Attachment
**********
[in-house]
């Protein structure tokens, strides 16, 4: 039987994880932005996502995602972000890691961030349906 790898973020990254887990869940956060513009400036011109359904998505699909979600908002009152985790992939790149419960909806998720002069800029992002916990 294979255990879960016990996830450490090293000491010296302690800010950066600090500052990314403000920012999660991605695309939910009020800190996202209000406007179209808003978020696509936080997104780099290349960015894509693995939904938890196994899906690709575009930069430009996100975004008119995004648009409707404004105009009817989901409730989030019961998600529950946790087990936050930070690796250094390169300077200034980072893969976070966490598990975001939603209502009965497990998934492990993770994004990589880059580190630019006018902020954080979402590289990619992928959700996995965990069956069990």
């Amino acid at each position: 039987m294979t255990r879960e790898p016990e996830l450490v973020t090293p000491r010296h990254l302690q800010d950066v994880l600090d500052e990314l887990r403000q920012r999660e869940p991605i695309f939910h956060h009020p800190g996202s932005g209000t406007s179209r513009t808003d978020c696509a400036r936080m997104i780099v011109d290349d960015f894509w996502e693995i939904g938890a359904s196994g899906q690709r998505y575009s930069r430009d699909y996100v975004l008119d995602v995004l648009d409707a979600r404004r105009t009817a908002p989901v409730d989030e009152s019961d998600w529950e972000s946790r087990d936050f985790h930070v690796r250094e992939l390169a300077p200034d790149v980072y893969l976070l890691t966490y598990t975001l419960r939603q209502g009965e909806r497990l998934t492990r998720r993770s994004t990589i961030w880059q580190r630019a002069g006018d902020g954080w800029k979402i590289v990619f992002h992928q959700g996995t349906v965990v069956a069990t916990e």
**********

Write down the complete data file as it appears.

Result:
[in-house]
């Protein structure tokens, strides 16, 4: 039987994880932005996502995602972000890691961030349906 790898973020990254887990869940956060513009400036011109359904998505699909979600908002009152985790992939790149419960909806998720002069800029992002916990 294979255990879960016990996830450490090293000491010296302690800010950066600090500052990314403000920012999660991605695309939910009020800190996202209000406007179209808003978020696509936080997104780099290349960015894509693995939904938890196994899906690709575009930069430009996100975004008119995004648009409707404004105009009817989901409730989030019961998600529950946790087990936050930070690796250094390169300077200034980072893969976070966490598990975001939603209502009965497990998934492990993770994004990589880059580190630019006018902020954080979402590289990619992928959700996995965990069956069990």
């Amino acid at each position: 039987m294979t255990r879960e790898p016990e996830l450490v973020t090293p000491r010296h990254l302690q800010d950066v994880l600090d500052e990314l887990r403000q920012r999660e869940p991605i695309f939910h956060h009020p800190g996202s932005g209000t406007s179209r513009t808003d978020c696509a400036r936080m997104i780099v011109d290349d960015f894509w996502e693995i939904g938890a359904s196994g899906q690709r998505y575009s930069r430009d699909y996100v975004l008119d995602v995004l648009d409707a979600r404004r105009t009817a908002p989901v409730d989030e009152s019961d998600w529950e972000s946790r087990d936050f985790h930070v690796r250094e992939l390169a300077p200034d790149v980072y893969l976070l890691t966490y598990t975001l419960r939603q209502g009965e909806r497990l998934t492990r998720r993770s994004t990589i961030w880059q580190r630019a002069g006018d902020g954080w800029k979402i590289v990619f992002h992928q959700g996995t349906v965990v069956a069990t916990e």